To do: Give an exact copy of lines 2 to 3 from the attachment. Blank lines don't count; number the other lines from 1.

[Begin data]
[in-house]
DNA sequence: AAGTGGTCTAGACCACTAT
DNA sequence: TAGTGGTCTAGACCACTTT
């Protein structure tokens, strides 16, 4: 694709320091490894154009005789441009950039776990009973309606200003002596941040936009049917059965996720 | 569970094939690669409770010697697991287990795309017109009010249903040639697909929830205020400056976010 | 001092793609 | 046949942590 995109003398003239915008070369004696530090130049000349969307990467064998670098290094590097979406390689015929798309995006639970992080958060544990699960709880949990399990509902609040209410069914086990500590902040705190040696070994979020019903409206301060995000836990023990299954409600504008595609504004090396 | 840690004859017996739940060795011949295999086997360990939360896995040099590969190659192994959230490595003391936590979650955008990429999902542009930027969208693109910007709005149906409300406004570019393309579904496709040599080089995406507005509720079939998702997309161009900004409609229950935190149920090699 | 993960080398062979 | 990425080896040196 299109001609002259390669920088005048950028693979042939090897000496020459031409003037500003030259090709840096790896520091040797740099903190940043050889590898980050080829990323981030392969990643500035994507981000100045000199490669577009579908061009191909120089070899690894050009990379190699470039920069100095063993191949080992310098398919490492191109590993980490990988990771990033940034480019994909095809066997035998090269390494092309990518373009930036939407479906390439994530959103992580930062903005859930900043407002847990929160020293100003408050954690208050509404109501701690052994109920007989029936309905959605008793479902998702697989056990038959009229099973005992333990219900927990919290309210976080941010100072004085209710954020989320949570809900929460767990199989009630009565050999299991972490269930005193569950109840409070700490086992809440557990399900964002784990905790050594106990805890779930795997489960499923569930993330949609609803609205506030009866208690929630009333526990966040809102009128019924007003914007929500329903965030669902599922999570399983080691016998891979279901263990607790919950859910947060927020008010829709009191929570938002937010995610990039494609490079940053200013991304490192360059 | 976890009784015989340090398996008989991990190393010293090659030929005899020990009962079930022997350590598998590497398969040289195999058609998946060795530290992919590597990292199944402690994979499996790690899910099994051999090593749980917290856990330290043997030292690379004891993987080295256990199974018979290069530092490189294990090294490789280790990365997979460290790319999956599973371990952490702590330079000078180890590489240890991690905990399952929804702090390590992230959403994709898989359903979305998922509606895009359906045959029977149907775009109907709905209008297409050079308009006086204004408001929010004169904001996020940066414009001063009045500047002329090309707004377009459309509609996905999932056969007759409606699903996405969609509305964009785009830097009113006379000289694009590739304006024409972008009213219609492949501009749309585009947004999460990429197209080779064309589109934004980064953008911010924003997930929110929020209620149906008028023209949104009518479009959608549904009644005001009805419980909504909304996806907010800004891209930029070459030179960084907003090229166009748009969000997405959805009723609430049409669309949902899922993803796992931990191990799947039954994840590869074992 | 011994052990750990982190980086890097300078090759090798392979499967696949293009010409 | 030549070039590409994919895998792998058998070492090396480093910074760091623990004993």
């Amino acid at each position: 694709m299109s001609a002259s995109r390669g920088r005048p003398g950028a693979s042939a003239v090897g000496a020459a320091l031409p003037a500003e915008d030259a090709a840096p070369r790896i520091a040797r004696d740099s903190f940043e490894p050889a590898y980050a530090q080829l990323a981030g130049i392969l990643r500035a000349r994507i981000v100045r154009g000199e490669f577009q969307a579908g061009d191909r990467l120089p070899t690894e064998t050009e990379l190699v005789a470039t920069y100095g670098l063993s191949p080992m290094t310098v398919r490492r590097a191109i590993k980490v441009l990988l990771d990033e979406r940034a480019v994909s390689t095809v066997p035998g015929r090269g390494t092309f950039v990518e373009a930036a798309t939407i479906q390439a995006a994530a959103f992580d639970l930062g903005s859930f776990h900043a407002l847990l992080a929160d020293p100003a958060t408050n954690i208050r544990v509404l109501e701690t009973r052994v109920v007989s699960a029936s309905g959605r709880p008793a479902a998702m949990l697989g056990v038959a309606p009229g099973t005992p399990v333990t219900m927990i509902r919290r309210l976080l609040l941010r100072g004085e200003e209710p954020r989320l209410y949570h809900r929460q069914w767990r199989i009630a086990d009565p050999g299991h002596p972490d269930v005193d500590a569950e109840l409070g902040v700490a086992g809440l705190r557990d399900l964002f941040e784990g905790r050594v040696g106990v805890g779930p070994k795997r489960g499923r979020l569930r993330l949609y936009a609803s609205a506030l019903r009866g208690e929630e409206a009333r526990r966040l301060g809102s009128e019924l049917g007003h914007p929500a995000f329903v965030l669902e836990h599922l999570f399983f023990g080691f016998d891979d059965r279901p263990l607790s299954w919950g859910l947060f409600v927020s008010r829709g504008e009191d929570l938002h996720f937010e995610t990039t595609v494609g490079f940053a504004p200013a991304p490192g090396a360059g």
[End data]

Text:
DNA sequence: AAGTGGTCTAGACCACTAT
DNA sequence: TAGTGGTCTAGACCACTTT